Finally……. here we are on holiday! It isn’t quite what we had planned for January 2021, but it is a getaway nonetheless and for that we are grateful. Sri Lanka and the Maldives will have to wait but will give us something to look forward to when this pandemic is all over. For my family and friends stuck in lockdowns or battling health problems, I hope that my blogs over the next few days will transport you out of your living room and into the beauty that is Western Australia so that you too can enjoy what WA has to offer.
Yesterday, we set out from Busselton at 7am ready to drive some 700km south east to Esperance in the Great Southern region of WA. The Travel Bee mobile was loaded to the brim with beach gear including chairs, umbrellas, body boards, snorkels, bathers, rashies, wetsuits and flippers. Inside the cab we had snacks, audiobooks, games and music. We were set for another great Aussie road trip.
Now, one might think that an eight hour journey across anywhere in Australia would be boring. You imagine long plains of brown grass, red dirt, sand and not much else……………….. perhaps a few kangaroos. Yes, there were kangaroos and yes there was brown grass but we did see a few things to capture our attention along the way.
The first, was the flocks of brown sheep (very unlike the shampooed version of sheep in New Zealand!) huddled together under the smallest patches of shade. They looked so funny all squished up and I imagined how hot it would be under all that wool with the harsh Australian sun beating down. Then one of the sheep spotted the farmer’s ute coming. He jumped up to head towards breakfast and in true sheep style the rest all followed. It was quite entertaining, watching these animals run like maniacs after their leader.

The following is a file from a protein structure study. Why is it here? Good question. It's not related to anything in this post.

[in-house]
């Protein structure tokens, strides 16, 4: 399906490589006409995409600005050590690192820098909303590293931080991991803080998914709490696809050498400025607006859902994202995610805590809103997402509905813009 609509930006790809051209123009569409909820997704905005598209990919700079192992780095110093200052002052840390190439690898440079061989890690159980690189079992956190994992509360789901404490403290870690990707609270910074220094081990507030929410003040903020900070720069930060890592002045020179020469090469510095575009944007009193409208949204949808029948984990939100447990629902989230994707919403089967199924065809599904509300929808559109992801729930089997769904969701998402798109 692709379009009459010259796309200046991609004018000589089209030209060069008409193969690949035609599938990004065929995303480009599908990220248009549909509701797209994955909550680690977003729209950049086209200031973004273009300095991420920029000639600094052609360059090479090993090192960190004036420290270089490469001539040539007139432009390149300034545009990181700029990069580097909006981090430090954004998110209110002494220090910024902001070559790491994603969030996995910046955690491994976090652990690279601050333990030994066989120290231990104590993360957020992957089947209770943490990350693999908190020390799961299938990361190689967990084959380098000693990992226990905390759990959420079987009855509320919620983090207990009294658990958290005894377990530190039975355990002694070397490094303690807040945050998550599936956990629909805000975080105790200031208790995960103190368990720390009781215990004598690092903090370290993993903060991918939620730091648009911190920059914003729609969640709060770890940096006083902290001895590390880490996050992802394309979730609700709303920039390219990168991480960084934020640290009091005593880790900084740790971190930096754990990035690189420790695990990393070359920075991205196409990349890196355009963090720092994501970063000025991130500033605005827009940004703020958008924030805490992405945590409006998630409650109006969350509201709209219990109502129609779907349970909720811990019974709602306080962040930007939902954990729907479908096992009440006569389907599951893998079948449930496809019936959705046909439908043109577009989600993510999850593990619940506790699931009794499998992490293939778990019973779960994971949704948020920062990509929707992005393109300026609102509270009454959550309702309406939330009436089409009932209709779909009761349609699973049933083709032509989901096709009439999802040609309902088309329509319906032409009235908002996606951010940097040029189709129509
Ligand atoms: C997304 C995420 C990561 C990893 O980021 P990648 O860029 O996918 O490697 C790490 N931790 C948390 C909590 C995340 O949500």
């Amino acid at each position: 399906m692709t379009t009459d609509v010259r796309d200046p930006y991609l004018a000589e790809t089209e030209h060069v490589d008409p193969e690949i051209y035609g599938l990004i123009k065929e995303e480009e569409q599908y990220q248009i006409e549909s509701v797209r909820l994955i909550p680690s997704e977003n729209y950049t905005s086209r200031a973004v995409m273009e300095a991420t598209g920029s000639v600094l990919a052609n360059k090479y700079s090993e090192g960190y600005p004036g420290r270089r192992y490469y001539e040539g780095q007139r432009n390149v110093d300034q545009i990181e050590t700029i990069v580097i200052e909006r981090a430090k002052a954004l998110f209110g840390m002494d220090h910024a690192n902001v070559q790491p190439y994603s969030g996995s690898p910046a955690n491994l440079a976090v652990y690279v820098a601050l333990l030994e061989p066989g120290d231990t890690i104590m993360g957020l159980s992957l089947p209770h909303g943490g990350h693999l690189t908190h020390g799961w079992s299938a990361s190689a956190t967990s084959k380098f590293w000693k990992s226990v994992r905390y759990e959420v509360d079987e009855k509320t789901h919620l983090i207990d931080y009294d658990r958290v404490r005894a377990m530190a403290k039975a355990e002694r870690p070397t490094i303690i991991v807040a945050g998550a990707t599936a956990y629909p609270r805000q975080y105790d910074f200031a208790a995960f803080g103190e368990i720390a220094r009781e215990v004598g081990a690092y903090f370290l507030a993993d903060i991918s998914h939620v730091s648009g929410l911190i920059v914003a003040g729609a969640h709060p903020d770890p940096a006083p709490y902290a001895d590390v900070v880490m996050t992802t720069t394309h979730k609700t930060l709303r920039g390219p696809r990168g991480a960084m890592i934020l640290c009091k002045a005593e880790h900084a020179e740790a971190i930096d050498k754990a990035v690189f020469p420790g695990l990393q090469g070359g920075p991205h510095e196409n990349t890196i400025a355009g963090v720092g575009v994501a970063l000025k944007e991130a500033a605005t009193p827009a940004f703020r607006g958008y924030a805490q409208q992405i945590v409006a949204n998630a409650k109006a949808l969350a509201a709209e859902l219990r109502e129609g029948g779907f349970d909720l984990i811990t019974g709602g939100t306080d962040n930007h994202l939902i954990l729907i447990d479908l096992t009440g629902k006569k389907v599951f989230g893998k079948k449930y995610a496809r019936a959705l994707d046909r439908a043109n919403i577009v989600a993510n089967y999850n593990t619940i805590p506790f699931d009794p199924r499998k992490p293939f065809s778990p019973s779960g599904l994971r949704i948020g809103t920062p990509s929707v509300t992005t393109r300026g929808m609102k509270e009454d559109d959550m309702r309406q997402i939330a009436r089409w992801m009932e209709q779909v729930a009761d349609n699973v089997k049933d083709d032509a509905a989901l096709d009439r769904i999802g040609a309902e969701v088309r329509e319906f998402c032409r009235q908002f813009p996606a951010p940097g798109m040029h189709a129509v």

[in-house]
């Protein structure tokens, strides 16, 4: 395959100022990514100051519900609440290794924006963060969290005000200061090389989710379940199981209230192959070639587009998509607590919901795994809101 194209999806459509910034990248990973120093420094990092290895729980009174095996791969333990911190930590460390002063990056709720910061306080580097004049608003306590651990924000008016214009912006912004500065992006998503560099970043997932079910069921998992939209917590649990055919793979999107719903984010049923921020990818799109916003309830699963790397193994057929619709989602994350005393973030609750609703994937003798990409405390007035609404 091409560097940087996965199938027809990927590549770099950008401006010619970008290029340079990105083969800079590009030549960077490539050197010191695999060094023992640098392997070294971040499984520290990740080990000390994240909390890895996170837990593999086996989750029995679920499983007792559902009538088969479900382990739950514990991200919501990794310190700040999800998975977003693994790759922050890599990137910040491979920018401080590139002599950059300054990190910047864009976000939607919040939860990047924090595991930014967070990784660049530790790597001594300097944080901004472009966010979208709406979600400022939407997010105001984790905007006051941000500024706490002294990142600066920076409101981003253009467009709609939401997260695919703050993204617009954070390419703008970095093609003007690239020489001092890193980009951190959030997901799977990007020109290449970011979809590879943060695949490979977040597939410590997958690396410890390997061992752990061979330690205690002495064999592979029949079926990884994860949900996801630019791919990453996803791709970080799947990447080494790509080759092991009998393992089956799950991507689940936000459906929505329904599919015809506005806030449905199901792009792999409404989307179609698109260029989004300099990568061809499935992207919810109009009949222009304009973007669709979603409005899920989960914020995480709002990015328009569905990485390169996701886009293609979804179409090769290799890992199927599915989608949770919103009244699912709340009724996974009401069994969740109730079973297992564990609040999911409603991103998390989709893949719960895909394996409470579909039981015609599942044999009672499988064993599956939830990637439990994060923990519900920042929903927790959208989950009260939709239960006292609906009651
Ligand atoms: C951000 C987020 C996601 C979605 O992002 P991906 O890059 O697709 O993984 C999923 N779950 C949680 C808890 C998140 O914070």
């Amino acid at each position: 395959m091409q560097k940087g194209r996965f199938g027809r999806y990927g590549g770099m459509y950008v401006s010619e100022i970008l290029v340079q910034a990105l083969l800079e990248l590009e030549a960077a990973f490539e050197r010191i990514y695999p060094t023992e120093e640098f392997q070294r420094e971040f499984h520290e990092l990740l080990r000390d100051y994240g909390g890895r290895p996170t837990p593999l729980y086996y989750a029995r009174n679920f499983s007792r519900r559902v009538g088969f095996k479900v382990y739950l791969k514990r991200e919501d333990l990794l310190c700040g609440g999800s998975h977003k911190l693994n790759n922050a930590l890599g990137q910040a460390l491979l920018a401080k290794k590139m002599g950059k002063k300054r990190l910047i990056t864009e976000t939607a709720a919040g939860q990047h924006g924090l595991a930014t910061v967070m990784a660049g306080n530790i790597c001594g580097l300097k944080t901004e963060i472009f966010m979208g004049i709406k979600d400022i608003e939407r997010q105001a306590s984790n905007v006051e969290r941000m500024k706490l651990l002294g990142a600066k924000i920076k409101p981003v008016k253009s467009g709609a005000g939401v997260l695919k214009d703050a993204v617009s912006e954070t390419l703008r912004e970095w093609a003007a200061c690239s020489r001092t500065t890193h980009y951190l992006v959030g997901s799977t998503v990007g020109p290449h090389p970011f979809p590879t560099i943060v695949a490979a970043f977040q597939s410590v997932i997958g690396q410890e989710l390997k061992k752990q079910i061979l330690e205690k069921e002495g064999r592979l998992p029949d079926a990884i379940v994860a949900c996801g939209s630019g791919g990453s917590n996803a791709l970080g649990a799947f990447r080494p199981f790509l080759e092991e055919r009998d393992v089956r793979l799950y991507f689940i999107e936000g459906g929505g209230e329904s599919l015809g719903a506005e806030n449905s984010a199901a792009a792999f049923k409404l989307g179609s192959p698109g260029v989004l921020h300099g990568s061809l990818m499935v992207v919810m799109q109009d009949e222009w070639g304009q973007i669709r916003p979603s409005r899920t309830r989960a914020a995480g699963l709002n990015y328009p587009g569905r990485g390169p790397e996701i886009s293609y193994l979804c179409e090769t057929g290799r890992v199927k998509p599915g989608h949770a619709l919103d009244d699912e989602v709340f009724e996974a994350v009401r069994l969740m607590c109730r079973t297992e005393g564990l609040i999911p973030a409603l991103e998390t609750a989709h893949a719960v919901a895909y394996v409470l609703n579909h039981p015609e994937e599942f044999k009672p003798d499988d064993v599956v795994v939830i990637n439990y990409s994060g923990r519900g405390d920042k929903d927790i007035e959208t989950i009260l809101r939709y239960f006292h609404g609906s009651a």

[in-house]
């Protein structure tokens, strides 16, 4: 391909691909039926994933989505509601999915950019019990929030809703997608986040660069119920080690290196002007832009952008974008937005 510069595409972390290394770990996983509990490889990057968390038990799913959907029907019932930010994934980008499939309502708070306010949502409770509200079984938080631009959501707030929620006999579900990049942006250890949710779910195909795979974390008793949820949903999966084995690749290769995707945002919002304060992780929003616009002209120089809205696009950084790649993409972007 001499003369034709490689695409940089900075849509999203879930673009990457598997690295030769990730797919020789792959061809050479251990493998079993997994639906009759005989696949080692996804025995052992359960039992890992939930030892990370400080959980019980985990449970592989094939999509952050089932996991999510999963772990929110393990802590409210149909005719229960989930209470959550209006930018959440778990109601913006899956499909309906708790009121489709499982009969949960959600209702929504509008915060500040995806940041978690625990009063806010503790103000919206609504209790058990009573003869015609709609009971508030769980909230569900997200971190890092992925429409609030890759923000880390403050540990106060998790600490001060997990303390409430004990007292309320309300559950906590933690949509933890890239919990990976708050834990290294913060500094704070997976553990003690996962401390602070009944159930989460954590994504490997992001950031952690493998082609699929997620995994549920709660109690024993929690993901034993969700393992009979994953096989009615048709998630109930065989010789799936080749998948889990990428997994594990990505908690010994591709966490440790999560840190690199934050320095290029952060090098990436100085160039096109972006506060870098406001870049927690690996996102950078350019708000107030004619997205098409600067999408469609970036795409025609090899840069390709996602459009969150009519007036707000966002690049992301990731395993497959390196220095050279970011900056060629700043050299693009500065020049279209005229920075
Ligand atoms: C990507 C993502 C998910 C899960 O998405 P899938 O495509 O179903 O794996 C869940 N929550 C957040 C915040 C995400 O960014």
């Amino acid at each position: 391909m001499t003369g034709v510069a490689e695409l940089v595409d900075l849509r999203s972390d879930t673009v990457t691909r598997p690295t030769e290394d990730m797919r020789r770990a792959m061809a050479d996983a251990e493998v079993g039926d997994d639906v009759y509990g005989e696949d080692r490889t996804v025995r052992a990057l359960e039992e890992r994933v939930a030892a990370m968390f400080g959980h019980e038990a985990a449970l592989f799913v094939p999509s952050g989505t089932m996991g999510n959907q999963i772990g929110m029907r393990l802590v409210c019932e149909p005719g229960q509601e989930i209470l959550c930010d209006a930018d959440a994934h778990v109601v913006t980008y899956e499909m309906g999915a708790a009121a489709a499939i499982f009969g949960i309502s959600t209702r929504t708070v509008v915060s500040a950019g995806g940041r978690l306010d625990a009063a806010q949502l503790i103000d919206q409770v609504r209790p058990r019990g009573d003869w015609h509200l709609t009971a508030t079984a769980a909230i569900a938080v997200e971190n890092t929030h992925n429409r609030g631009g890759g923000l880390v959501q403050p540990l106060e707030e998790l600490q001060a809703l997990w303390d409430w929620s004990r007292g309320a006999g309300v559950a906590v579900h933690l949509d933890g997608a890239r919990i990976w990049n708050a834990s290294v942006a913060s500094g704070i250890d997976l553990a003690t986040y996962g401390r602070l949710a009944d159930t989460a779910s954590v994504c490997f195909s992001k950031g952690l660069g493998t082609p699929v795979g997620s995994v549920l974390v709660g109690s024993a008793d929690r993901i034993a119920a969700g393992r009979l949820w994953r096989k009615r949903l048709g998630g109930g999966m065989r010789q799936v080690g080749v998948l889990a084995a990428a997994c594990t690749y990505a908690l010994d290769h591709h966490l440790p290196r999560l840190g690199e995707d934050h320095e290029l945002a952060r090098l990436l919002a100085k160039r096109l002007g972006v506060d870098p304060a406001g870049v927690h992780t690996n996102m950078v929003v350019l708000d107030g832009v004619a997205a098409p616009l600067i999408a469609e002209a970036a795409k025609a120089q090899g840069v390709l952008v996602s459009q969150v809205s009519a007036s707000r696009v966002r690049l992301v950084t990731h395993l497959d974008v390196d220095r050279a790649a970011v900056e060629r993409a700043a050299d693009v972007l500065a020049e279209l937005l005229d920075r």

Next we saw the weird silhouettes of the Porongurups burst their way out of the ground and onto our horizon. This is one of the very few ‘mountain ranges’ of Western Australia. They are actually large granite domes that only rise 670m (again I compare something to New Zealand and conclude these are not really mountains but more like………. bumps). They are however, over one billions years old making them the oldest range in the world!!
Miss 10 and I were also entertained by the Giant (or Humongous) Jenga stacks of hay bails and the strange trees that looked like exotic mushrooms, with long naked trunks and branches and only a few leaves on top. All the way, we were reminded how scary it can be in outback Australia with evidence of many bushfires.
We took note of the town names and tried to work out their meaning. Most are named by the Noongar people who are the native Aboriginals in the south west of WA. In their language the suffix ‘up’ means ‘place of’ and a good portion of the towns included this term. Boyanup, Mumballup, Noggerup, Kojonup, Gnowangerup, Jerramungup. We were also counting the towns we passed but when Miss 10 took a nap we lost count! I think it was about 12.
We made one significant stop in Kojonup. ‘Kodja’ refers to the stone axe made by Aboriginal people from the stone in this area. We had been recommended the Black cockatoo cafe where we enjoyed a coffee and homemade sausage roll before checking out the native rose bush maze. This followed the story of three local women and would be very interesting if you had the time to read all the information.
After some 9 hours we made it to our destination of Esperance. Not one game was played, the audiobooks were not listened to and there was very little music heard or snacks eaten. As it turns out, there are plenty of things to keep your attention while travelling in Australia.